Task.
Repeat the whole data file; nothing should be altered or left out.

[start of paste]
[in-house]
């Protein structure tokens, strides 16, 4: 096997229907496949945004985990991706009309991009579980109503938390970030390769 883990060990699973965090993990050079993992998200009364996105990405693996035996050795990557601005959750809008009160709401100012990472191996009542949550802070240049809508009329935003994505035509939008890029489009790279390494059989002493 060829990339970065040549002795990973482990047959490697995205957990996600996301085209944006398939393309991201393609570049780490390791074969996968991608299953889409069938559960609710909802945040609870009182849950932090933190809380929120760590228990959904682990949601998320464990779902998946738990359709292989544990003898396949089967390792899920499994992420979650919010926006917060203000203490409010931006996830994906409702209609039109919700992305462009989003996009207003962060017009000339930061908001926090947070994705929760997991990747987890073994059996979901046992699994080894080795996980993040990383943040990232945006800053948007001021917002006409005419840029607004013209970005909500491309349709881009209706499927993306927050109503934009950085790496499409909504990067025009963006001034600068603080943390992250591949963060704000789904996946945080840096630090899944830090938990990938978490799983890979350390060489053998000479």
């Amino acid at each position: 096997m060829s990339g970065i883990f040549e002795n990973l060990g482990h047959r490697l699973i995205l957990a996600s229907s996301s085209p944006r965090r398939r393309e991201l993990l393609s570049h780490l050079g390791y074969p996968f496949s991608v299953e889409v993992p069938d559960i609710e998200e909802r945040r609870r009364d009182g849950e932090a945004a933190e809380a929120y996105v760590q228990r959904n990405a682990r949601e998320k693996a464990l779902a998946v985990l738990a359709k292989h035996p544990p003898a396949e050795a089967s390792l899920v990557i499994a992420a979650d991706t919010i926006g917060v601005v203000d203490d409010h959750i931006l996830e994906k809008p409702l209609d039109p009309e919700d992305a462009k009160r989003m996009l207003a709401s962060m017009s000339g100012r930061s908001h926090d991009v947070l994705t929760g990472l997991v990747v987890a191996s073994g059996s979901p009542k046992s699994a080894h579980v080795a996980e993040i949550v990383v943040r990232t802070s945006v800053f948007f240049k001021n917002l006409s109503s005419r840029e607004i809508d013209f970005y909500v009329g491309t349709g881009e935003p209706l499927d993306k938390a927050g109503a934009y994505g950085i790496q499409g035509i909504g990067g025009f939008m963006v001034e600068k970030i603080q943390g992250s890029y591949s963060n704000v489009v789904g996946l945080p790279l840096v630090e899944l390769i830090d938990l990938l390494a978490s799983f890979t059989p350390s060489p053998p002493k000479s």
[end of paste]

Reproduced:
[in-house]
């Protein structure tokens, strides 16, 4: 096997229907496949945004985990991706009309991009579980109503938390970030390769 883990060990699973965090993990050079993992998200009364996105990405693996035996050795990557601005959750809008009160709401100012990472191996009542949550802070240049809508009329935003994505035509939008890029489009790279390494059989002493 060829990339970065040549002795990973482990047959490697995205957990996600996301085209944006398939393309991201393609570049780490390791074969996968991608299953889409069938559960609710909802945040609870009182849950932090933190809380929120760590228990959904682990949601998320464990779902998946738990359709292989544990003898396949089967390792899920499994992420979650919010926006917060203000203490409010931006996830994906409702209609039109919700992305462009989003996009207003962060017009000339930061908001926090947070994705929760997991990747987890073994059996979901046992699994080894080795996980993040990383943040990232945006800053948007001021917002006409005419840029607004013209970005909500491309349709881009209706499927993306927050109503934009950085790496499409909504990067025009963006001034600068603080943390992250591949963060704000789904996946945080840096630090899944830090938990990938978490799983890979350390060489053998000479």
């Amino acid at each position: 096997m060829s990339g970065i883990f040549e002795n990973l060990g482990h047959r490697l699973i995205l957990a996600s229907s996301s085209p944006r965090r398939r393309e991201l993990l393609s570049h780490l050079g390791y074969p996968f496949s991608v299953e889409v993992p069938d559960i609710e998200e909802r945040r609870r009364d009182g849950e932090a945004a933190e809380a929120y996105v760590q228990r959904n990405a682990r949601e998320k693996a464990l779902a998946v985990l738990a359709k292989h035996p544990p003898a396949e050795a089967s390792l899920v990557i499994a992420a979650d991706t919010i926006g917060v601005v203000d203490d409010h959750i931006l996830e994906k809008p409702l209609d039109p009309e919700d992305a462009k009160r989003m996009l207003a709401s962060m017009s000339g100012r930061s908001h926090d991009v947070l994705t929760g990472l997991v990747v987890a191996s073994g059996s979901p009542k046992s699994a080894h579980v080795a996980e993040i949550v990383v943040r990232t802070s945006v800053f948007f240049k001021n917002l006409s109503s005419r840029e607004i809508d013209f970005y909500v009329g491309t349709g881009e935003p209706l499927d993306k938390a927050g109503a934009y994505g950085i790496q499409g035509i909504g990067g025009f939008m963006v001034e600068k970030i603080q943390g992250s890029y591949s963060n704000v489009v789904g996946l945080p790279l840096v630090e899944l390769i830090d938990l990938l390494a978490s799983f890979t059989p350390s060489p053998p002493k000479s």